Drivers faced traffic chaos as the launch of the final stage of a sewer repair project saw Lancaster and Morecambe grind to a halt.
United Utilities were making urgent changes to traffic management after drivers’ misery reached a peak on Monday morning rush hour.
Closure of part of Lancaster’s one way system saw queues stretching from Junction 34 off the M6 through to Lancaster, up to Northgate, Morecambe and through to Heysham.
Road works on the Heysham to M6 Link road also added to the heavy flow of traffic. However the roads appeared less chaotic on Tuesday as traffic calming measures were introduced to help ease congestion.
Part of Lancaster’s one-way system is closed for approximately two months. United Utilities said the £18 million project will enhance the city’s sewer system in order to reduce river pollution, protecting the River Lune.
But the queues at the start of the week caused several drivers to be late during their commute to work and on the school run.
Shrimpy commented online: “My son was up at 6.30am to catch an earlier bus at 7.30am to get from Bolton-le-Sands to Lancaster, so he’d get to school on time. He was still late to school. What time do these fools expect kids to get up?”
@mwainy tweeted: “May as well just shut all roads in and around Lancaster and Morecambe until all works done #greatplanning.”
The junction where North Road meets the A6 Rosemary Lane is being closed during the project.
Traffic heading into Lancaster from Morecambe and traffic along Caton Road is also being diverted along Bulk Road and St Leonardgate.
Some bus services have been relocated from the bus station to Dalton Square and Common Garden Street along with temporary timetable changes.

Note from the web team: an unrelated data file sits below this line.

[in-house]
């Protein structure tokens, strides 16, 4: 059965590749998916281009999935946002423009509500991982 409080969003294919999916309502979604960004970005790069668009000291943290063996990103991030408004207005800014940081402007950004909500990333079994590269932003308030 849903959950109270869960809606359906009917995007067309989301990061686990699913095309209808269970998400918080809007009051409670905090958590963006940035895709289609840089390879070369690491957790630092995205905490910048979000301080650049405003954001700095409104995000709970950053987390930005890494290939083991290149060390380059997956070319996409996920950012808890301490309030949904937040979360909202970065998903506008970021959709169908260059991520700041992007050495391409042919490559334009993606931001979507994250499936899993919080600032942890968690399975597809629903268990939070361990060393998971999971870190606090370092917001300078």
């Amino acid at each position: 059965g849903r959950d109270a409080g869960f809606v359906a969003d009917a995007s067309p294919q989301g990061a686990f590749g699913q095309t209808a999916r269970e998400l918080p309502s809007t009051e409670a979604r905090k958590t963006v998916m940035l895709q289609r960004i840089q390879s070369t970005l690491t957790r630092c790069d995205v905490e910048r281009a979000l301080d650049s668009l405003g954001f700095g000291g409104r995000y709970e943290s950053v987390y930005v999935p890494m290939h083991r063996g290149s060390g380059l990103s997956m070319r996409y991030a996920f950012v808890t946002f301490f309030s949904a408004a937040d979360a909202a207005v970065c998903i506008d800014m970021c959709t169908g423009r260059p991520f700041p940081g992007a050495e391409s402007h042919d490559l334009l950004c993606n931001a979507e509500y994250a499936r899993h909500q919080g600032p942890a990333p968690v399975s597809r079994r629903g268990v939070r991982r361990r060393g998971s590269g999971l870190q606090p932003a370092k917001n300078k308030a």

United Utilities Project Manager, Dawn Harrington, said: “We know lane closures and road works are never welcome, but overhauling a sewer network in such a compact location as Lancaster City Centre is very challenging.
“There is simply no way of doing this work without putting these changes in place. We always envisaged the first day of the temporary traffic changes would cause commuters the biggest headache.”
“We’ve been monitoring the situation closely and are going to make a few adjustments. For example we’re currently changing the frequency on the temporary traffic lights to allow more cars through, which will hopefully ease the impact.
“Our aim is to have all our work finished by November. Our team on site is currently working from 7am to 6pm Monday to Friday.
“We will continue to review our work schedule and when the opportunity allows we will look to either work weekends or extended hours.”
County Councillor John Fillis, cabinet member for highways and transport said: “I was particularly aware of the problem as I had a meeting in Morecambe at 9.30am on Monday.
“We’re advising people to allow more travel time and, if possible, to avoid travelling into Lancaster at peak times, although I know that is easier said than done.”
If you have any further questions about the work, you can call United Utilities on 0345 672 3723, quoting project number 80022307.
Sim Lane-Dixon, Lancashire County Council’s highways manager for Lancaster, said on Tuesday:“This morning we noticed an improvement in the level of traffic compared to yesterday.”
“This is United Utilities’ work, but we will continue to work with them and the police to monitor the situation.